I’ve got a lot of balls -- a lot of little balls of yarn, that is! What knitter doesn’t? You know what I’m talking about -- that last bit of gorgeous fingering from socks made for a friend (the ones you almost couldn’t give away because they turned out so lovely). Several grams of luscious silk lace used for a beaded shawl you only wear on special occasions and a tiny skein from that first perfectly made baby sweater. Or perhaps it’s some precious handspun done from a roving so beautiful it took ages before you even considered splitting it.
While my favorite yarn remainders were on full display in a glass candy jar on my living room table, it seemed almost criminal not to put such beautiful yarn to a better, even more decorative use. Worked in Linen Stitch, these bracelets use scant grams of yarn and are a great way to show off one or more unique buttons (or necessitate a road trip, and/or web surfing expedition, to find the right ones).
Linen stitch seems to soften and tone down even the wildest colorways and bring out a yarn’s best. Try it with a few of your more crazy skeins (you know the ones that were so appealing at the time and were on sale but are now sitting in the bottom of your stash basket…).
Each of the three versions has slightly different design details – slipped st edging or not, worked horizontally or vertically, different types of attachment options – to produce different results, and to keep the knitting interesting. Cuffed is slightly more rustic looking. Retro was designed to be reminiscent of those 1970s vintage macramé bracelets, and I used a slipped st edge to replicate the over-stitched edgings typical to those styles. Framed is worked in the other direction, to change how the fabric lies.
Once you’ve tried the basic technique, experiment with your own variations!
To keep things simple, yarn requirements have been listed in
grams with a little extra added to accommodate differing knitting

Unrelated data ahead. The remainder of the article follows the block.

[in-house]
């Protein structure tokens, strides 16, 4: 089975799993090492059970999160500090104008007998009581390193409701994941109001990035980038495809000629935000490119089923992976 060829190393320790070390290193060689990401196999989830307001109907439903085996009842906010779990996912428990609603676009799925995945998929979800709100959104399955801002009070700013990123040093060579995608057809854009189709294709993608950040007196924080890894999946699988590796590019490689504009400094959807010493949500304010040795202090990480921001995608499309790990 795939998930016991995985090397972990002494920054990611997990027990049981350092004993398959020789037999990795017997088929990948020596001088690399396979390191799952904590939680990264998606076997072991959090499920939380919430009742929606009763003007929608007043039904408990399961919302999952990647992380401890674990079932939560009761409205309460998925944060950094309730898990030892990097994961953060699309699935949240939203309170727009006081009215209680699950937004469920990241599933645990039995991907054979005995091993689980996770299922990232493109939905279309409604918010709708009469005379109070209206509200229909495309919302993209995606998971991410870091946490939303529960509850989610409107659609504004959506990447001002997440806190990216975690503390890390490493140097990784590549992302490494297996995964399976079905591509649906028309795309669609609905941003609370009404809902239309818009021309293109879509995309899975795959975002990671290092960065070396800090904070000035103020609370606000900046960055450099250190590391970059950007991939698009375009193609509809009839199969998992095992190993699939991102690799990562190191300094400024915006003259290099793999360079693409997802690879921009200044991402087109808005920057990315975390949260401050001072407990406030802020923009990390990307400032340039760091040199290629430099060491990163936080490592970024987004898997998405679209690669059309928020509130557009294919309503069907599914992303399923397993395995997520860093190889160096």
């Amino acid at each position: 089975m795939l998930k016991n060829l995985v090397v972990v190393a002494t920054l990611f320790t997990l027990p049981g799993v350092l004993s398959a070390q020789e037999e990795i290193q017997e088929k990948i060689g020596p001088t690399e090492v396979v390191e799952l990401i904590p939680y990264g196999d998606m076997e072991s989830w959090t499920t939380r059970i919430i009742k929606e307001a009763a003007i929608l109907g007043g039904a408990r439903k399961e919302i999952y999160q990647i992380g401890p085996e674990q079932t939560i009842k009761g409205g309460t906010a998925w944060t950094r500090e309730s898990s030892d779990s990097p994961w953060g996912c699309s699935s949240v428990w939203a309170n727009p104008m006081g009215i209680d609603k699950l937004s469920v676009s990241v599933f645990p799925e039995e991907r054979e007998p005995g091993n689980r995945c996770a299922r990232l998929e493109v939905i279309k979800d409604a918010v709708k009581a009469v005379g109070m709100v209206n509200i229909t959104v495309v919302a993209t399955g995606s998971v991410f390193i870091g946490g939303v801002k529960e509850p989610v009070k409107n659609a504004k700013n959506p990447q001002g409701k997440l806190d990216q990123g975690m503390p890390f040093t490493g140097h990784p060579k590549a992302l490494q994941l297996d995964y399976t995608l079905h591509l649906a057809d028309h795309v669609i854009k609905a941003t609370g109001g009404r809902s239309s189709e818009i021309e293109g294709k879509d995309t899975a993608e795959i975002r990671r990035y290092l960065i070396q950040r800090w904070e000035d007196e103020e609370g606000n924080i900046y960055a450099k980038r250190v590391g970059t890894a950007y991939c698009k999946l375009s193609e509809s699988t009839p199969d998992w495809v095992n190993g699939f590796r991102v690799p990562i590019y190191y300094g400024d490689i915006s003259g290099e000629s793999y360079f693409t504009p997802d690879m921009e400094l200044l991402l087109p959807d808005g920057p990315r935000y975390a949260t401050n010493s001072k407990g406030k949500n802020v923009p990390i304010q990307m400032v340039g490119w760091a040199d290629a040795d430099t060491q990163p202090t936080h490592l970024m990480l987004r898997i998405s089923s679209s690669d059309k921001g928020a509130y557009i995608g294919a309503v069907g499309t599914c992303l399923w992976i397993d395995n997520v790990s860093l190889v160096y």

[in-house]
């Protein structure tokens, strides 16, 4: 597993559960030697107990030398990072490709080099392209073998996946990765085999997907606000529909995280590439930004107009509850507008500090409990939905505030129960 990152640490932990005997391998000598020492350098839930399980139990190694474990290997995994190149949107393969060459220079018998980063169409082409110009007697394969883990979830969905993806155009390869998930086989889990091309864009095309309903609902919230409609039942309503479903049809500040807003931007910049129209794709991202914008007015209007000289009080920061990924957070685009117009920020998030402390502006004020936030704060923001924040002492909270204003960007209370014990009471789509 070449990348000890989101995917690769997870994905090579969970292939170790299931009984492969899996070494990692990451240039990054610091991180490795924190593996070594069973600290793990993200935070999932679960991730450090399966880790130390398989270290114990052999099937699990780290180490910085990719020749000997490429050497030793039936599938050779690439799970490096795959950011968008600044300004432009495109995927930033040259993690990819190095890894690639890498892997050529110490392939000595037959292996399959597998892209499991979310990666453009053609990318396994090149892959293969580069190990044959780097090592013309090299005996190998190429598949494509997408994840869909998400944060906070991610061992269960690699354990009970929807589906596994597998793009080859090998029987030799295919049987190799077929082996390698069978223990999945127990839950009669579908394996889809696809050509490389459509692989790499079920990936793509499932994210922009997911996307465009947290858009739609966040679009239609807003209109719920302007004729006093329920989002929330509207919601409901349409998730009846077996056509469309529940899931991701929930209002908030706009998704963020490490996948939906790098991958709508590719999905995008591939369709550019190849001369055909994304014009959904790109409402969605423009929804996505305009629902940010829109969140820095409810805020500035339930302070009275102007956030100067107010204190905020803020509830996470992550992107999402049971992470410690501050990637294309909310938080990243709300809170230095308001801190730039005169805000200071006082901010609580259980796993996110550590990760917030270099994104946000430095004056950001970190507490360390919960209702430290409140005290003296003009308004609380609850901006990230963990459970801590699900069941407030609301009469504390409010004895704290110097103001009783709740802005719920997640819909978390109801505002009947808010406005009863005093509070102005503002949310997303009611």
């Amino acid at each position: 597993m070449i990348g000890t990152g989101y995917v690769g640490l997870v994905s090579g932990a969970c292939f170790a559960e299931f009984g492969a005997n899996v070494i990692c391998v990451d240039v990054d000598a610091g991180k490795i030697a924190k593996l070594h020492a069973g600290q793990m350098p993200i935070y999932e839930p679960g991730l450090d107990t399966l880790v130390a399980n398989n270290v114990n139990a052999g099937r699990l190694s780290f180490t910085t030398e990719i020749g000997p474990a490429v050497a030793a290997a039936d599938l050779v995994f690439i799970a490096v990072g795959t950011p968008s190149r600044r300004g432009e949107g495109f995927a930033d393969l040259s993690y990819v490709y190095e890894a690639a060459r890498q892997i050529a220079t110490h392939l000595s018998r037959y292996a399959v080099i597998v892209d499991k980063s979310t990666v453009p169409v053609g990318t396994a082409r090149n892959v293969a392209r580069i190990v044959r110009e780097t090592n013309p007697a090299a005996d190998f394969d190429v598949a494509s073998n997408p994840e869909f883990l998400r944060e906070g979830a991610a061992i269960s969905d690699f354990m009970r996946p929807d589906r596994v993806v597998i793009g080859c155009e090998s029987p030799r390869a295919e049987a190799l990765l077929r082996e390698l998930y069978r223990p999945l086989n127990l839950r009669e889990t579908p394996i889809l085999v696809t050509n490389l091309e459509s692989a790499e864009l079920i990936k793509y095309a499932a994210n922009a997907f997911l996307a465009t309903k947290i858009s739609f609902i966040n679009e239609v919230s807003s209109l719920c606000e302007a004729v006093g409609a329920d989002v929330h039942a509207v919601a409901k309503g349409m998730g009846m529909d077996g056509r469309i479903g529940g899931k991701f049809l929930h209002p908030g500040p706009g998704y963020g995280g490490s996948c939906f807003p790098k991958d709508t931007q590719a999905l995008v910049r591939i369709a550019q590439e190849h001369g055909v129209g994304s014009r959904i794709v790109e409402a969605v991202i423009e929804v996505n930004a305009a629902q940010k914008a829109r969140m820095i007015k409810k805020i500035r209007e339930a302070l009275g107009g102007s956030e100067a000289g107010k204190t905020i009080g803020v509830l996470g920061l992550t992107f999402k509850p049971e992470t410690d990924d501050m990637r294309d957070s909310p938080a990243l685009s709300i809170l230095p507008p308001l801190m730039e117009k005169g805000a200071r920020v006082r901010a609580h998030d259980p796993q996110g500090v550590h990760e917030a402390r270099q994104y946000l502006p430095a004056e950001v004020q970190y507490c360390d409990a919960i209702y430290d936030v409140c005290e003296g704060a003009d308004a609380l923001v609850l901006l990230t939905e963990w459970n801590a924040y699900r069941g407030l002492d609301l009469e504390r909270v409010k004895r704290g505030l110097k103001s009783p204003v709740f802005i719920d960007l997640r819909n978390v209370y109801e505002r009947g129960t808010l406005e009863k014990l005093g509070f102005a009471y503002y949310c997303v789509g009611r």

styles. For these projects gauge isn’t very important as
all bracelets pictured here were worked on US 1 (2.25mm) needles
to achieve a woven, fabric-like, appearance. Given how firmly
these can knit up, metal needles are highly recommended. I don’t
want to be responsible for any broken Lantern Moons!
photos: Mary Story
Green version with carved wooden button:
Red and orange version with 2 square carved bone buttons:
shown in size M
Width: 1.25 inches
Length: 7.5 inches
Pink, purple, teal, gold green version with 3 diamond-shaped buttons:
Koigu Premium Merino [100% merino, 175yds/50g skein]; color: 117, 1 skein. Sample used about 12g of yarn.
Ella Rae Lace [100% Merino; 460 yds per 100g skein]; color: 106; 1 skein
Sample used about 9 grams of yarn.
shown in size M, 1.25 inch wide by 7.5 inches long
Note: matching exact gauge is unnecessary. Knit a firm fabric, using the needle size that works best with your chosen yarn.
To make a larger piece than specified, use a thicker yarn or cast on more stitches and work the piece longer. To make a smaller piece, use a finer yarn, or cast on fewer stitches and work the piece shorter. Remember that Linen St needs an odd number of stitches.
Linen Stitch (worked over an odd number of
Tip: Can’t remember which row you’re on? In Linen Stitch, the RS is smooth and the WS is bumpy.
Slipped Stitch Edge:
Using the cable cast-on method, cast on 25 stitches.
Row 1 [RS]: K.
Row 2 [WS]: Work Row 2 of the Linen Stitch pattern
Row 3: Work Row 1 of Linen Stitch.
Row 4: Work Row 2 of Linen Stitch.
Work Row 3 and 4 until piece measures .5 inch longer than wrist measurement, ending with Row 2 of the pattern.
K 1 row.
Sl 1 st over the other (1 st rem on right needle. 20 sts in total).
Bind off 6 sts. (14 sts rem). K next st onto right needle; work 3 inches of I-cord on these 2 sts. Sl 1 st over the other. (13 sts rem).
Bind off 6 sts. (7 sts) K next st onto right needle and work a 4-inch section of I-cord. Sl 1 st over the other (6 sts) and BO rem sts.
Using the cable cast-on method, cast on 11 sts.
Note: Linen stitch is worked on the 9 sts between slipped stitch edges, to create an elegant edge.
Setup row [RS]: Sl 1 knitwise, k9, p1.
Continuing with slipped stitch edge, work Rows 1 and 2 of Linen
Stitch until piece measures 1 inch longer
than wrist length, ending with
a Row 1.
Bind off 5 stitches.
st back onto left needle and bind
off all rem sts. (Pull the yarn
tight so that the 1-st strand forms a loop.)
Using straight needles, cast on 61[71, 81] stitches.
Work 5 rows in garter st.
Row 1 [WS]: K2, work row 1 of Linen Stitch to last
2 sts, k2.
Loop and buttonhole:
Work 5, [7, 9] more rows in patt as set, ending with a WS row.Work 5 rows in garter stitch. BO.
To wear: twist the loop multiple times and slip around button.
To wear: slip the loop through buttonhole and pull back towards buttons. Twist loop a few times and slip around button. If using multiple buttons, twist loop before each button.
|ABOUT THE DESIGNER|
Cat Wong lives a wonderfully
crazy life in British Columbia with her
husband and four kids. When she’s
not working on the family’s organic hazelnut farm, cooking
or cleaning something, she’s attempting to write the next
great Canadian novel. Knitting keeps her
Pattern & images © 2011 Cat Wong. Contact Cat.